Despite the trading slump,loan growth and impressive investment banking performancedrove
Bank of America’s BAC fourth-quarter 2017 earnings of 47 cents per share, which outpaced the Zacks Consensus Estimate of 44 cents. Also, the figure was 21% higher than the prior-year quarter. Notably, the results exclude a one-time charge of 27 cents related to the tax act. Impressive net interest income growth (driven by loan growth and higher interest rates), stable equity trading income and higher investment banking fees supported revenues. Operating expenses also recorded a decline. However, a fall in fixed income trading revenues (as expected) and mortgage banking losses were the undermining factors. Also, drastic rise in provision for credit losses acted as a headwind. Overall performance of the company’s business segments, in terms of net income generation, was decent. All segments witnessed improvement in net income except Global Markets and All Others. Loans & Higher Rates Support Revenues, Expenses Down Adjusted net revenues amounted to $21.4 billion, marginally above the Zacks Consensus Estimate of $21.3 billion. Also, it was up nearly 7% from the prior-year quarter. The figure in the reported quarter excluded $0.9 billion of one-time charge related to the tax act. Net interest income, on a fully taxable-equivalent basis, grew 11% year over year to $11.7 billion. Further, net interest yield rose 16 basis points (bps) year over year to 2.39%. Non-interest income declined 7% from the year-ago quarter to $9 billion. The fallwas mainly dueto lower mortgage banking income and the impact of the tax act. Non-interest expenses were $13.3 billion, down 1% year over year. The fall reflects reduced personnel and non-personnel expenses. Provisions Jump Provision for credit losses increased 29% year over year to $1 billion, mainly due to a single-name non-U.S. commercial charge-off. Also, net charge-offs jumped 41% from the year-ago quarter to $1.2 billion. However, as of Dec 31, 2017, ratio of nonperforming loans, leases and foreclosed properties was 0.73%, down 16 bps year over year. Strong Capital Position The company’s book value per share as of Dec 31, 2017 was $23.80 compared with $23.97 as of Dec 31, 2016. Tangible book value per share as of Dec 31, 2017 was $16.96, up from $16.89 as of Dec 31, 2016. As of Dec 31, 2017, the company’s common equity tier 1 capital ratio (Basel 3 Fully Phased-in) (Advanced approaches) was 11.8%, up from 11.0% as of Dec 31, 2016. Our Take BofA’s efforts to realign its balance sheet and focus on core operations will likely support bottom-line growth. Further, the bank is well positioned to benefit from higher interest rates.As expected, fixed income trading declined. Further, as interest rates move higher, mortgage refinancing is expected to continue falling.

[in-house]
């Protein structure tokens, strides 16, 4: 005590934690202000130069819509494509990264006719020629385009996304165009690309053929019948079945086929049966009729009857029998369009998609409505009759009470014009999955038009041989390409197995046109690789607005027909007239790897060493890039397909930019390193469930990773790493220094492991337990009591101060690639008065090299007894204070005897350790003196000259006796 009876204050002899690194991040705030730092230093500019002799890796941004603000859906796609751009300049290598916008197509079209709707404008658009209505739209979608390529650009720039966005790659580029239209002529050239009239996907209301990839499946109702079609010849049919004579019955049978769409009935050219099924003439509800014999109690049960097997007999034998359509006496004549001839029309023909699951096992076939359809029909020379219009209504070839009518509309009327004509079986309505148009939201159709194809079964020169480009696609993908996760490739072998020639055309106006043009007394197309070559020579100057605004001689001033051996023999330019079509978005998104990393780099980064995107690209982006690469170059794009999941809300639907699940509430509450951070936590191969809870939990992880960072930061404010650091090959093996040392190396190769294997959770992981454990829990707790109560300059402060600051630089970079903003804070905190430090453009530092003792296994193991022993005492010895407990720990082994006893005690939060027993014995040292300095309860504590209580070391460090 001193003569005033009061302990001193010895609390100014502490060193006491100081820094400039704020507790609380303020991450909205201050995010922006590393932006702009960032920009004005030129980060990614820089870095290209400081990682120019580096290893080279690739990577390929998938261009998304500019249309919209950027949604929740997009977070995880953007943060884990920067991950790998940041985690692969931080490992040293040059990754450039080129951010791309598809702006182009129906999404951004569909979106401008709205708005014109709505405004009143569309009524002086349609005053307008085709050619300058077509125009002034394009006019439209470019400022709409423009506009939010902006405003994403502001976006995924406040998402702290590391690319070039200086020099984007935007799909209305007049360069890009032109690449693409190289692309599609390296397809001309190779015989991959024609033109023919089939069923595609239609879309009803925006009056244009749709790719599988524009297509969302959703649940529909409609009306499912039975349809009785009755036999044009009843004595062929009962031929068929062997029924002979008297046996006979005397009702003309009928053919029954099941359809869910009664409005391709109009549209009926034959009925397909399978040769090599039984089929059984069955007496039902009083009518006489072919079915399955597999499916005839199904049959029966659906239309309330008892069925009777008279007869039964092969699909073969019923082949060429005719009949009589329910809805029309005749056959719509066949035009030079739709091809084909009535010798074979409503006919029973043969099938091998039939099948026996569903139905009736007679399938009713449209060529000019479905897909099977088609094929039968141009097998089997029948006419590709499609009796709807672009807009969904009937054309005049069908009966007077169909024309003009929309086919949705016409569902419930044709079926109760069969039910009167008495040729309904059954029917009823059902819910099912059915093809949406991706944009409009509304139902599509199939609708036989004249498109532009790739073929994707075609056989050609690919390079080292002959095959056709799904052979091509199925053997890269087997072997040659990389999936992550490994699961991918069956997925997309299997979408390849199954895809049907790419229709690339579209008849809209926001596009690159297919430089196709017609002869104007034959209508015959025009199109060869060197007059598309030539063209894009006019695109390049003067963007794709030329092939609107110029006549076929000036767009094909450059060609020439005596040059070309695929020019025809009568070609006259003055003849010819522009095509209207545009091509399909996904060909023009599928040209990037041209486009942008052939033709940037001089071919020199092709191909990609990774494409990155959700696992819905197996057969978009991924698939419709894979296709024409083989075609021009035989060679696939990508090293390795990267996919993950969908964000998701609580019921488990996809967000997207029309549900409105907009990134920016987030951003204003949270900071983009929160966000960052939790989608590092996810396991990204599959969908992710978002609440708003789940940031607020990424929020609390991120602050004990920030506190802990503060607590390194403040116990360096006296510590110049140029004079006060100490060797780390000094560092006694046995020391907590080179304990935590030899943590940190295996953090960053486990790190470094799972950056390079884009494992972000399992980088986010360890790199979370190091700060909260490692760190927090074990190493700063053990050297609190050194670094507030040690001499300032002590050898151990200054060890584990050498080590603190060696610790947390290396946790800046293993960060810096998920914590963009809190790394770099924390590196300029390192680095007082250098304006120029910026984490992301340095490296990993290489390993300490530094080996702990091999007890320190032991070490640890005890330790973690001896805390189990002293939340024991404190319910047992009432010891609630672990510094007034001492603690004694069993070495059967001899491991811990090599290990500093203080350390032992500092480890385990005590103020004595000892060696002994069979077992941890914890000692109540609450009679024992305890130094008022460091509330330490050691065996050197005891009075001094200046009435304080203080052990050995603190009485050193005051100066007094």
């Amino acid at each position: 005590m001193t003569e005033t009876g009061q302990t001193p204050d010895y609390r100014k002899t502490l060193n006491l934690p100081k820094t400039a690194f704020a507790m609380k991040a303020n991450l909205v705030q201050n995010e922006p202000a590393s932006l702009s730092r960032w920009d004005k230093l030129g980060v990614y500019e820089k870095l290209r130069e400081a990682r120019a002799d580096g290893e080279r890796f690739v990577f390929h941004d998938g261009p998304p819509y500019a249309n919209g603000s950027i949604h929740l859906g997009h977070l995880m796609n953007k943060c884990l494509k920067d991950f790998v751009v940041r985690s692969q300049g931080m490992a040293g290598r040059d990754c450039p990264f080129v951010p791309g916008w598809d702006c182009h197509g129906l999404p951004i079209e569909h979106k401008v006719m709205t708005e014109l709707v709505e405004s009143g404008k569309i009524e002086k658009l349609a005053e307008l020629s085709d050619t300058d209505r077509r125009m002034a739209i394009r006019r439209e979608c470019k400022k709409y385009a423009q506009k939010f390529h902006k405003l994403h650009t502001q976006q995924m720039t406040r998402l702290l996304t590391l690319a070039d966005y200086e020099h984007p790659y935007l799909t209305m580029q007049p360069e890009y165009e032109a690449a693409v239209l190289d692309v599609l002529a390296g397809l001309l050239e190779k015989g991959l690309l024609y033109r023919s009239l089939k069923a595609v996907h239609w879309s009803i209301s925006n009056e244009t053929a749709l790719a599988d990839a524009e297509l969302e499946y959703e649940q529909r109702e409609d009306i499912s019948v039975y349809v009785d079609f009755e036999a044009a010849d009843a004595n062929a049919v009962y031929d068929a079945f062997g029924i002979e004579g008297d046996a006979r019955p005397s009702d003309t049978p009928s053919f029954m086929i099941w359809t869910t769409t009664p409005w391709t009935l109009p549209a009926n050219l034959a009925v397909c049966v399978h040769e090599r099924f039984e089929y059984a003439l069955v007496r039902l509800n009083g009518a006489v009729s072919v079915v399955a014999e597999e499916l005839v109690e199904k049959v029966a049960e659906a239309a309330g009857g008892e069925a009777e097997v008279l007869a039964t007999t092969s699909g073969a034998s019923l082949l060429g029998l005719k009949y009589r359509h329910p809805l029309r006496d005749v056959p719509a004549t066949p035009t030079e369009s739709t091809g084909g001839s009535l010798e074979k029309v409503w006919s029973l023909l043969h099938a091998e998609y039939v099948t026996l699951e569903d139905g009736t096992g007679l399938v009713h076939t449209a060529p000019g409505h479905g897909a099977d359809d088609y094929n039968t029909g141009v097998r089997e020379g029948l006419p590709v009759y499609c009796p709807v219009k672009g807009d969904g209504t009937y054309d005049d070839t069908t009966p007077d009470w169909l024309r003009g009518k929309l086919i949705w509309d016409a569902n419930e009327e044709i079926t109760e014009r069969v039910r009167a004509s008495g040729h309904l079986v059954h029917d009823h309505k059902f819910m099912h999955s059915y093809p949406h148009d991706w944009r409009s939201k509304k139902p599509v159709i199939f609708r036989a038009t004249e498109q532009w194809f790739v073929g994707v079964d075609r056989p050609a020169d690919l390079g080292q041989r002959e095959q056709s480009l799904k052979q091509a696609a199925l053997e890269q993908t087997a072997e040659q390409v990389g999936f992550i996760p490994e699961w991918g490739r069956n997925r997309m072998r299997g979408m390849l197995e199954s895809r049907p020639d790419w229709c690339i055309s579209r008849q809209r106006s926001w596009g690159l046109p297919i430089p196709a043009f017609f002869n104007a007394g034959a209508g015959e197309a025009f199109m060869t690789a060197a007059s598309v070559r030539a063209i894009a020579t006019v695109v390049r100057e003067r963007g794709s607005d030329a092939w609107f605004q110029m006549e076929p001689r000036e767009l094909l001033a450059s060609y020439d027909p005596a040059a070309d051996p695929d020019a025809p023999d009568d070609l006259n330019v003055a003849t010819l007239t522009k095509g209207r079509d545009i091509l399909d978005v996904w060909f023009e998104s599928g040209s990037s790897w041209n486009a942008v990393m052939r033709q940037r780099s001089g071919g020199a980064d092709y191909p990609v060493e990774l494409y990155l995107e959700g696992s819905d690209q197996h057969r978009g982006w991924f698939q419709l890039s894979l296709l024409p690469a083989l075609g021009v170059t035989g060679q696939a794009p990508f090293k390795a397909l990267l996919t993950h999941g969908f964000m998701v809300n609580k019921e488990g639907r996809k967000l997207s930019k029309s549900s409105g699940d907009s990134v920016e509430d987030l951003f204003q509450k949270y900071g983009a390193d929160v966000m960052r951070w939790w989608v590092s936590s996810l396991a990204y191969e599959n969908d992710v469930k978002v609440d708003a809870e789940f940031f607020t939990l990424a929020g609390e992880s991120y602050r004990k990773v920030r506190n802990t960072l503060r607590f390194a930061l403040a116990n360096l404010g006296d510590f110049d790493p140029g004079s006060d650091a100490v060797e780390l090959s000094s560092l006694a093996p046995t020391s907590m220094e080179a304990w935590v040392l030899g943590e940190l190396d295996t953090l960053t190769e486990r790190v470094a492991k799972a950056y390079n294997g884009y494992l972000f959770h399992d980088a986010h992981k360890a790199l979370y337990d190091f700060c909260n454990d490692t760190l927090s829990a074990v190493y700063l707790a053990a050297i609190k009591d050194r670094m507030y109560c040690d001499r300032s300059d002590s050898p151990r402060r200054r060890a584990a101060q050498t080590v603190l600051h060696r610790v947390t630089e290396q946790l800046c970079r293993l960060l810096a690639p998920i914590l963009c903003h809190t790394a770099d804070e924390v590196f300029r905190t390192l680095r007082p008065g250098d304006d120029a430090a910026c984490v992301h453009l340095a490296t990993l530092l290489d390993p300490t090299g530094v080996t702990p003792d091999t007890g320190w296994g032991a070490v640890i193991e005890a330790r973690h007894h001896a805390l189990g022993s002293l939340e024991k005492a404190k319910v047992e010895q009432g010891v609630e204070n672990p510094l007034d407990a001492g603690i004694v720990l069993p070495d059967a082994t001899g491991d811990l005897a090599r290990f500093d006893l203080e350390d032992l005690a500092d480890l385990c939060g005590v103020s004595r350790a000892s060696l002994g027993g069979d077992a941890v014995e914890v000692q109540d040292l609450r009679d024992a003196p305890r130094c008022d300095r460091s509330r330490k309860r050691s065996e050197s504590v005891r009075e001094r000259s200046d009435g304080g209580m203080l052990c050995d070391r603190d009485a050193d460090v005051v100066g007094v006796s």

Currently, BofA sports a Zacks Rank #1 (Strong Buy). You can see
. the complete list of today’s Zacks #1 Rank stocks here Performance of Other Big Banks Amid an expected trading weakness, strong investment banking results and higher rates drove JPMorgan’s JPM fourth-quarter 2017 earnings of $1.76 per share, which handily surpassed the Zacks Consensus Estimate of $1.69. Results exclude one-time tax related charge of $2.4 billion or 69 cents per share. Wells Fargo’s ( WFC Quick Quote WFC - Free Report) fourth-quarter 2017 adjusted earnings of 97 cents per share improved from the prior-year quarter earnings of 96 cents. Results included $3.35 billion after-tax benefit related to the Tax Cuts & Jobs Act, $848 million pre-tax gain from the sale of Wells Fargo Insurance Services and $3.25 billion pre-tax expenses related to litigation accruals. Though fixed income trading income slumped as expected, Citigroup’s C fourth-quarter 2017 adjusted earnings of $1.28 per share were driven by prudent expense management and strong consumer banking. The figure easily outpaced the Zacks Consensus Estimate of $1.19. Results included non-recurring non-cash charge of $22 billion related to the tax reform. More Stock News: This Is Bigger than the iPhone! It could become the mother of all technological revolutions. Apple sold a mere 1 billion iPhones in 10 years but a new breakthrough is expected to generate more than 27 billion devices in just 3 years, creating a $1.7 trillion market. Zacks has just released a Special Report that spotlights this fast-emerging phenomenon and 6 tickers for taking advantage of it. If you don't buy now, you may kick yourself in 2020. Click here for the 6 trades >>